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A common saying is that women are generally more attracted towards men who are already in a relationship, and this phenomena does seem to have its own place in popular culture that is not matched by a corresponding male preference for women who are already in a relationship.

From an intuitive viewpoint I think it would make sense from the woman's viewpoint in an system of information economics where the fact that a male is engaged in a successful relationship with another female, or several other females, might provide extra and positive information about the evolutionary value of the male.

But how about the possibility for a male to use the same trick?

Is there any empirical evidence for this behaviour at all either in humans or in other species, or is this just a cultural artefact in some human societies? If there is empirical support, is there a consensus on the plausible evolutionary pathways involved here?

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closed as off-topic by Amory, Memming, terdon, kmm Sep 13 '13 at 20:56

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Im not sure this is true. How does one measure 'attraction' anyways? And maybe the relationship has nothing to do with it. Maybe a guys who are desirable tend to be in more relationships, simply because they are desirable –  von Mises Sep 13 '13 at 16:23
    
@vonMises i agree with you girls look to be more attracted after a boy is in relationship,even though they were in touch with the person(boy). –  SaiKanth K Sep 13 '13 at 17:17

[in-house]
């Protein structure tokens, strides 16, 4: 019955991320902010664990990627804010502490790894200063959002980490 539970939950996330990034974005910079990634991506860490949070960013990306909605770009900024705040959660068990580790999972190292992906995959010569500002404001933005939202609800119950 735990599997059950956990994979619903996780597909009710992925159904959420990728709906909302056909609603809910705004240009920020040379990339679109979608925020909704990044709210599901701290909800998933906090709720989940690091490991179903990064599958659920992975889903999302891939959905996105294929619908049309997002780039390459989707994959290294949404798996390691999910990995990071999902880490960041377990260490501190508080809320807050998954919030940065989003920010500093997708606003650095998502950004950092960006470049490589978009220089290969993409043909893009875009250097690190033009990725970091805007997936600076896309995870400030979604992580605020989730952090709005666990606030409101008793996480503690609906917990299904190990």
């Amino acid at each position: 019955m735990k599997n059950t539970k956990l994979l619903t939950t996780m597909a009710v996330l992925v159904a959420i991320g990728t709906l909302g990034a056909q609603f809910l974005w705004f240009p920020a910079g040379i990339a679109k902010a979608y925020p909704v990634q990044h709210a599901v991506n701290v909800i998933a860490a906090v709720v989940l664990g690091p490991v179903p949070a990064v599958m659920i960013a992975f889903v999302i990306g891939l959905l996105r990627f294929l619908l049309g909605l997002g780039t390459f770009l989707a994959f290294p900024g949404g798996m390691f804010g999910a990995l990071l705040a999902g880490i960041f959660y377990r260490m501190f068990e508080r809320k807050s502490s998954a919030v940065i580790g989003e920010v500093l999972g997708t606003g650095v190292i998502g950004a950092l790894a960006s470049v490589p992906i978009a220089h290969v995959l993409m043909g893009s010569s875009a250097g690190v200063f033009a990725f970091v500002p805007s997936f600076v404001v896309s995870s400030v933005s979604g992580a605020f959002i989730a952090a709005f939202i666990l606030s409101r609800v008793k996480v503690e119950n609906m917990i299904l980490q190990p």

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This question appears to be off-topic because it is about social interactions. –  Memming Sep 13 '13 at 18:09
    
There's tons of evidence and it's all anecdotal. People in relationships tend to be people who it would be good to be in a relationship with, go figure. –  Amory Sep 13 '13 at 18:23

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up vote 3 down vote accepted

This is a widely researched topic in the overlap between social sciences and evolutionary biology. Evolution has become very influential in understanding human interaction and preferences.

This chapter from "The Adapted Mind : Evolutionary Psychology and the Generation of Culture" will give you an idea of how all this plays out in the big picture - its a fairly comprehensive review of many factors considered in human mate choice. The study may be psychological, but the logic is derived from biology these days. (stackexchange won't let me link to google books - you can search for the title and look at chapter 6).

Evolutionary tendencies will favor more successful offspring. But for people it includes not only the genetic qualities of the mate (appearance, height, disease resistance, health) but also social qualities (how reliable or willing a mate is to support offspring).

First off you can see that there are many many factors which women take into consideration in their preferences. Its commonly said they are more complex than men, but that's another question. You have to take a range of factors holistically including the social environment.

I can't find this particular issue addressed in the literature, but I think that it might be attractive to women in some social settings. If there is a lot competition for 'quality' mates or resources for instance - if you have very few secure males or pessimistic females might create pressure which would cause females to prefer males which were successful.

Its pretty easy to feel good about hypotheses like this. I couldn't find a specific study, but perhaps someone else will. There's a lot of such papers out there.

I should say that men are as easily led to do things by 'mate choice' psychology that aren't totally healthy or socially acceptable. That's biology.

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